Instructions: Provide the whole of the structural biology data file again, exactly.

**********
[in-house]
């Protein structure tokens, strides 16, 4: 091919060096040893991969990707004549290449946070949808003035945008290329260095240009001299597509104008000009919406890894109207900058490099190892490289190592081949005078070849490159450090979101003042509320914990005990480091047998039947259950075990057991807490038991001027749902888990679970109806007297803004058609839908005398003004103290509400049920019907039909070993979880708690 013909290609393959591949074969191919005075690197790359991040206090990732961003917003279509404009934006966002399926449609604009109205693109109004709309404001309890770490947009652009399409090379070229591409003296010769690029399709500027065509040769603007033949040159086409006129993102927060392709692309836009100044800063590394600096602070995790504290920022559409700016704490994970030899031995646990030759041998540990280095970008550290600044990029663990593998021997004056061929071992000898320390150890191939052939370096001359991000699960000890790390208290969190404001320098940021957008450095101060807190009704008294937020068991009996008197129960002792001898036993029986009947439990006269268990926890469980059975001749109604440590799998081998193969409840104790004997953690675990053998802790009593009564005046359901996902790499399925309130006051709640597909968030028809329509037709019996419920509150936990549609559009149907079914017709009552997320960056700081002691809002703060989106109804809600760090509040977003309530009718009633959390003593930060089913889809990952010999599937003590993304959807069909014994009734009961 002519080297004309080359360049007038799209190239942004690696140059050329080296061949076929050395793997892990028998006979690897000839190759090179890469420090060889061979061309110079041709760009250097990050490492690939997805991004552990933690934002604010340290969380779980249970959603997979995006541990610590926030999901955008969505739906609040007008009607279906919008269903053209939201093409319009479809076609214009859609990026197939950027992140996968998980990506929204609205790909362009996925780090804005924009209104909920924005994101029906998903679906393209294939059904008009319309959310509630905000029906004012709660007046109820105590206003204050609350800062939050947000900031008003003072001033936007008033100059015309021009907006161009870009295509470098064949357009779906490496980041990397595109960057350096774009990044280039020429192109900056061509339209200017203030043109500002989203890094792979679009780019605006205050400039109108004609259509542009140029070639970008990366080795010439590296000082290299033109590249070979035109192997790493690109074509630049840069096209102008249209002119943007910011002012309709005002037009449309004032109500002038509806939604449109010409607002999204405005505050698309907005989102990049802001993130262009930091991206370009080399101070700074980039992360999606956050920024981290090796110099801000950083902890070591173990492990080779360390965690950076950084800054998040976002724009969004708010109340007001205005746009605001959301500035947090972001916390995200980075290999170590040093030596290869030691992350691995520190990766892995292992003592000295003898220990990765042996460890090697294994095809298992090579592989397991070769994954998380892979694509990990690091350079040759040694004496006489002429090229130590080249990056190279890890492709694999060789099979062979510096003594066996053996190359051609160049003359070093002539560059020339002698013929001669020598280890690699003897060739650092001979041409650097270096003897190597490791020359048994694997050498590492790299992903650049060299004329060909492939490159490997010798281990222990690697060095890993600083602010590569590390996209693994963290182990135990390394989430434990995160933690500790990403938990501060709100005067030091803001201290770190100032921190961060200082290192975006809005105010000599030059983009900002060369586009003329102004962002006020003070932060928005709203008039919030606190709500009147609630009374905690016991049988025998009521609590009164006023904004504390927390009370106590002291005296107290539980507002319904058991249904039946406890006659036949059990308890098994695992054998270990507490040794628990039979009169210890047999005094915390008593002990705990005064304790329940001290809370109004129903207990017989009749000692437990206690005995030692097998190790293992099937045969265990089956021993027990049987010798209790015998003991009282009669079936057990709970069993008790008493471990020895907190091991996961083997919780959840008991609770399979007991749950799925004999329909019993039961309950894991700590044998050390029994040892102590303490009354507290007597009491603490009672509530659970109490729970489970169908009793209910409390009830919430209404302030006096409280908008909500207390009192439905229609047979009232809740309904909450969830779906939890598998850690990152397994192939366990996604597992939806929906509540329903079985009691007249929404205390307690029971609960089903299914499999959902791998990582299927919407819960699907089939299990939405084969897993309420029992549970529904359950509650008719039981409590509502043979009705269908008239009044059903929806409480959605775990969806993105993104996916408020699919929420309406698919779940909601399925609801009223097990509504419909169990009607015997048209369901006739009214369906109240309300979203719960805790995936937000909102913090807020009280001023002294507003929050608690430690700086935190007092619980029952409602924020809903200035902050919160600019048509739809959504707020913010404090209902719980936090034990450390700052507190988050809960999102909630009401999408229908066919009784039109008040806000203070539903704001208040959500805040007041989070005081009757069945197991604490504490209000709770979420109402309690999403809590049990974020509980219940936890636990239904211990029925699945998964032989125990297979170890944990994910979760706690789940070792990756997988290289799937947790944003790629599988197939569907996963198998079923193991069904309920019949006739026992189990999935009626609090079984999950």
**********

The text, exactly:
[in-house]
């Protein structure tokens, strides 16, 4: 091919060096040893991969990707004549290449946070949808003035945008290329260095240009001299597509104008000009919406890894109207900058490099190892490289190592081949005078070849490159450090979101003042509320914990005990480091047998039947259950075990057991807490038991001027749902888990679970109806007297803004058609839908005398003004103290509400049920019907039909070993979880708690 013909290609393959591949074969191919005075690197790359991040206090990732961003917003279509404009934006966002399926449609604009109205693109109004709309404001309890770490947009652009399409090379070229591409003296010769690029399709500027065509040769603007033949040159086409006129993102927060392709692309836009100044800063590394600096602070995790504290920022559409700016704490994970030899031995646990030759041998540990280095970008550290600044990029663990593998021997004056061929071992000898320390150890191939052939370096001359991000699960000890790390208290969190404001320098940021957008450095101060807190009704008294937020068991009996008197129960002792001898036993029986009947439990006269268990926890469980059975001749109604440590799998081998193969409840104790004997953690675990053998802790009593009564005046359901996902790499399925309130006051709640597909968030028809329509037709019996419920509150936990549609559009149907079914017709009552997320960056700081002691809002703060989106109804809600760090509040977003309530009718009633959390003593930060089913889809990952010999599937003590993304959807069909014994009734009961 002519080297004309080359360049007038799209190239942004690696140059050329080296061949076929050395793997892990028998006979690897000839190759090179890469420090060889061979061309110079041709760009250097990050490492690939997805991004552990933690934002604010340290969380779980249970959603997979995006541990610590926030999901955008969505739906609040007008009607279906919008269903053209939201093409319009479809076609214009859609990026197939950027992140996968998980990506929204609205790909362009996925780090804005924009209104909920924005994101029906998903679906393209294939059904008009319309959310509630905000029906004012709660007046109820105590206003204050609350800062939050947000900031008003003072001033936007008033100059015309021009907006161009870009295509470098064949357009779906490496980041990397595109960057350096774009990044280039020429192109900056061509339209200017203030043109500002989203890094792979679009780019605006205050400039109108004609259509542009140029070639970008990366080795010439590296000082290299033109590249070979035109192997790493690109074509630049840069096209102008249209002119943007910011002012309709005002037009449309004032109500002038509806939604449109010409607002999204405005505050698309907005989102990049802001993130262009930091991206370009080399101070700074980039992360999606956050920024981290090796110099801000950083902890070591173990492990080779360390965690950076950084800054998040976002724009969004708010109340007001205005746009605001959301500035947090972001916390995200980075290999170590040093030596290869030691992350691995520190990766892995292992003592000295003898220990990765042996460890090697294994095809298992090579592989397991070769994954998380892979694509990990690091350079040759040694004496006489002429090229130590080249990056190279890890492709694999060789099979062979510096003594066996053996190359051609160049003359070093002539560059020339002698013929001669020598280890690699003897060739650092001979041409650097270096003897190597490791020359048994694997050498590492790299992903650049060299004329060909492939490159490997010798281990222990690697060095890993600083602010590569590390996209693994963290182990135990390394989430434990995160933690500790990403938990501060709100005067030091803001201290770190100032921190961060200082290192975006809005105010000599030059983009900002060369586009003329102004962002006020003070932060928005709203008039919030606190709500009147609630009374905690016991049988025998009521609590009164006023904004504390927390009370106590002291005296107290539980507002319904058991249904039946406890006659036949059990308890098994695992054998270990507490040794628990039979009169210890047999005094915390008593002990705990005064304790329940001290809370109004129903207990017989009749000692437990206690005995030692097998190790293992099937045969265990089956021993027990049987010798209790015998003991009282009669079936057990709970069993008790008493471990020895907190091991996961083997919780959840008991609770399979007991749950799925004999329909019993039961309950894991700590044998050390029994040892102590303490009354507290007597009491603490009672509530659970109490729970489970169908009793209910409390009830919430209404302030006096409280908008909500207390009192439905229609047979009232809740309904909450969830779906939890598998850690990152397994192939366990996604597992939806929906509540329903079985009691007249929404205390307690029971609960089903299914499999959902791998990582299927919407819960699907089939299990939405084969897993309420029992549970529904359950509650008719039981409590509502043979009705269908008239009044059903929806409480959605775990969806993105993104996916408020699919929420309406698919779940909601399925609801009223097990509504419909169990009607015997048209369901006739009214369906109240309300979203719960805790995936937000909102913090807020009280001023002294507003929050608690430690700086935190007092619980029952409602924020809903200035902050919160600019048509739809959504707020913010404090209902719980936090034990450390700052507190988050809960999102909630009401999408229908066919009784039109008040806000203070539903704001208040959500805040007041989070005081009757069945197991604490504490209000709770979420109402309690999403809590049990974020509980219940936890636990239904211990029925699945998964032989125990297979170890944990994910979760706690789940070792990756997988290289799937947790944003790629599988197939569907996963198998079923193991069904309920019949006739026992189990999935009626609090079984999950």